The other day I was helping my eleven-year-old make what he calls a “Cyclops egg.” You might know the dish (wrongly) as Toad in the Hole, but no matter what you call it the procedure is the same: you cut a hole in bread with a biscuit cutter, crack an egg into the hole, fry the whole thing up, and eat it. Atticus was at the stove melting butter in the frying pan and asked me how he could tell when the pan was hot enough to put the bread in and follow with the egg. “The butter needs to sizzle,” I said.
“How can you tell when it’s sizzling?” he asked.
“Well,” I began, “‘sizzle’ is an onomatopoeic word. Lean down and take a listen.” He did, the butter sizzled, Cyclops egg commenced, and he had breakfast.
Yes, I really worked the word “onomatopoeic” into breakfast conversation, and since Atticus is my son, he knew what it meant. (Though thank God he didn’t ask me how to spell it.) But my linguistically nerdy parenting is not the point. What struck me was that I could have described the look and feel of the butter in that pan any number of ways: “The melting dairy fat will initially foam and then recede.” “The pan should be hot enough for the butter to have melted completely and vigorously, yet not show any hint of browning.” “The butter will begin to slide across the pan, tracing the slight incline of the pan on the burner. You must choose the moment when it bubbles and dances, but before it begins to smoke.”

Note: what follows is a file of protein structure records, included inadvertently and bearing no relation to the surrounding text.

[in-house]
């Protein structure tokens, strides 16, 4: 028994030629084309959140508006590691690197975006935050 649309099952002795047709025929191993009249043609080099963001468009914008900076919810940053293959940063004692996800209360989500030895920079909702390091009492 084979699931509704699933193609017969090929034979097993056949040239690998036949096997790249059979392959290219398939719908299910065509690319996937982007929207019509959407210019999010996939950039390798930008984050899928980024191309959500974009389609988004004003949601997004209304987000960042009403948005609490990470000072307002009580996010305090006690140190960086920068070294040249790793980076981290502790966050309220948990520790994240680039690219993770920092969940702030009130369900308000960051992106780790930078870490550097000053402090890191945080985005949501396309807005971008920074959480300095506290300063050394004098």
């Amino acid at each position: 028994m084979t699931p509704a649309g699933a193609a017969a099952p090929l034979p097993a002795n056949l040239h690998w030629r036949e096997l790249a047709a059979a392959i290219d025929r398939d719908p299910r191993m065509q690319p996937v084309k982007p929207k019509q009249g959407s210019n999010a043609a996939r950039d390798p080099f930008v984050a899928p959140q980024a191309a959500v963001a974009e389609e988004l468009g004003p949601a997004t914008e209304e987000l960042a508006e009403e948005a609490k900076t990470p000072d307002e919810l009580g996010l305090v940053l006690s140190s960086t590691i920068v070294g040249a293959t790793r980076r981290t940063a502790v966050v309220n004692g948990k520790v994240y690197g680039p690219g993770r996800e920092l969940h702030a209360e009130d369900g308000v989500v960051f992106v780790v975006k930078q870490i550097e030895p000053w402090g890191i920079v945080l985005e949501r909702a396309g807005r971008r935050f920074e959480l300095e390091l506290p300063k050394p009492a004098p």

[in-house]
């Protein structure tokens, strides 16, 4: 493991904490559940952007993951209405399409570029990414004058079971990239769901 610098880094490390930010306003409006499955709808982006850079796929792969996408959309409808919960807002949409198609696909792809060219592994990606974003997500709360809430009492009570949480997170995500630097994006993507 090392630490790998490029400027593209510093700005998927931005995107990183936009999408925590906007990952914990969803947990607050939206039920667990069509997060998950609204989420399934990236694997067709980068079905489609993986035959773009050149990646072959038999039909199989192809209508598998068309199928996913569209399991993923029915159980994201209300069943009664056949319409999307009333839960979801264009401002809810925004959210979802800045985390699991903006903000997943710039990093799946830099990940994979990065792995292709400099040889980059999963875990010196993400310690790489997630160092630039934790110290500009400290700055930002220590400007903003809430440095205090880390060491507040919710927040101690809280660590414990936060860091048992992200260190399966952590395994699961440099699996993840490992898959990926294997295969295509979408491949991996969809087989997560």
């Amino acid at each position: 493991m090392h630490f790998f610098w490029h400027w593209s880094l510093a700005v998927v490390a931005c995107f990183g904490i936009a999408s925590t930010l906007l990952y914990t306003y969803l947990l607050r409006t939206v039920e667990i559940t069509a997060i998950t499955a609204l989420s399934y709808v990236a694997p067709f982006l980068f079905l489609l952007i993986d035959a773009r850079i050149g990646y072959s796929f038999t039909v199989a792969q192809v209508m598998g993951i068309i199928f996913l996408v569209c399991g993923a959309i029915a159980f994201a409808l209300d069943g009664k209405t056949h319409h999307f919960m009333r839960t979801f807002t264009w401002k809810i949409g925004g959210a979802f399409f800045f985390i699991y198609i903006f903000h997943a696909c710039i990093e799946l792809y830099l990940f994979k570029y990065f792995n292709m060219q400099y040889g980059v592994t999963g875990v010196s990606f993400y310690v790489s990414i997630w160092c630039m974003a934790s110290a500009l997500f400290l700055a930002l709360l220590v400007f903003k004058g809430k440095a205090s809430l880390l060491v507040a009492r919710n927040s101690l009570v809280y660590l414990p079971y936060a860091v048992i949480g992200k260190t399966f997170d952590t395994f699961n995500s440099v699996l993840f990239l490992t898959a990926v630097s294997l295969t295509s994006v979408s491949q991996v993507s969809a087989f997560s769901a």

But I simply said, “sizzle”—a word as useful as it is fun to say. It captures perfectly and succinctly the action it’s meant to convey. It is common, yes, but not clichéd. It works. Over the last year I’ve seen a trend in fiction writing in which that plain “sizzle” just won’t do. Nor will a simple “hug” or “smile” or “grin” or “shrug.” Instead, characters move to wrap their strong arms carefully around a body, resting them there with a not-unpleasant heaviness. Their mouths turn up at the corners. They squinch their faces and widen their eyes while their palms turn upward and move away from their bodies.
And while they sound very active, I am unconvinced that elaborating on those actions really helped paint the scene for me. To be honest, when an author goes through this type of machinations it makes me feel like I’m trying to sort through an IKEA instruction diagram rather than allowing me to focus on my own emotional response to the text. If a character smiles at another character, I get the intent. He or she is pleased. Or maybe not. Even if they don’t “smirk” or “grin” I should be able to discern from the dialogue and other clues surrounding the action what that smile is meant to convey—from “feel my pain” to “you’re sex on a stick” to “take that!” But if I’m confronted instead with overwritten character movements, I’m pulled out of the story, and while I am away, the pan gets too hot and the butter burns.
Better to stop at the sizzle.